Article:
Since they will fornicate anyways (fatalism), at least by shacking them up one-to-one, we can reduce STD's.

Whadda ya think?

Stupid of course, and we all know that women are "one-man" creatures, so the male students will all be whipped before they get out of the indoctrination center so they cna live their pansy lives.  

By Anonymous Anonymous, at Wed Jul 08, 10:06:00 PM:

I've already informed my daughter that she'll be living in an all-female dorm next year. It's not that I don't trust her; I don't trust 18-year-old boys. If she prefers another arrangement, she can pay her own room and board.  

By Anonymous tyree, at Thu Jul 09, 01:35:00 AM:

Dawnfire, if you paid for your college tuition on your own, fine, but I was obviously referring to the children who are attending school on mom and dad's dime.

Making sure the parents are informed is hardly "Saudi". College campuses today are filled with teachers and administrators who are trying to force liberal ideas into the students heads. I work at a University campus and one of the professors objected it our using "conservative" with the word "estimate" and crisply demanded that we find a new word. Wanting the parents to be informed is just a way of protecting them from that kind of socialist reprogramming.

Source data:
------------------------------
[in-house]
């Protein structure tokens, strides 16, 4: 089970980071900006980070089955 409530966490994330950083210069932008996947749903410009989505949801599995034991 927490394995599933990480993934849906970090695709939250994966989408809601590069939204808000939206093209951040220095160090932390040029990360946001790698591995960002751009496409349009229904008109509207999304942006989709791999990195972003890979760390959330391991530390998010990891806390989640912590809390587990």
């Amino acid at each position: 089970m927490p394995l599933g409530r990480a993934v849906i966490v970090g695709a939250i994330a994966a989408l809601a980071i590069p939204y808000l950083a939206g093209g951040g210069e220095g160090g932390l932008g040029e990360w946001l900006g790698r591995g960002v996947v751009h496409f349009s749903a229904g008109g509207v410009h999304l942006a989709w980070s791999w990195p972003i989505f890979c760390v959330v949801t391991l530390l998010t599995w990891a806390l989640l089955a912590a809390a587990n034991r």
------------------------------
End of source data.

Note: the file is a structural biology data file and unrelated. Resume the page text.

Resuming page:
When I was a kid one of the people we knew was upset because his father kept demanding results out of his college education. We sided with the kid until my father mentioned, "Do you know how big a boat his dad could buy with 4 years of tuition to USC? If the kids doesn't want to attend, fine, but while he is there he owes it to his family to study, not play around".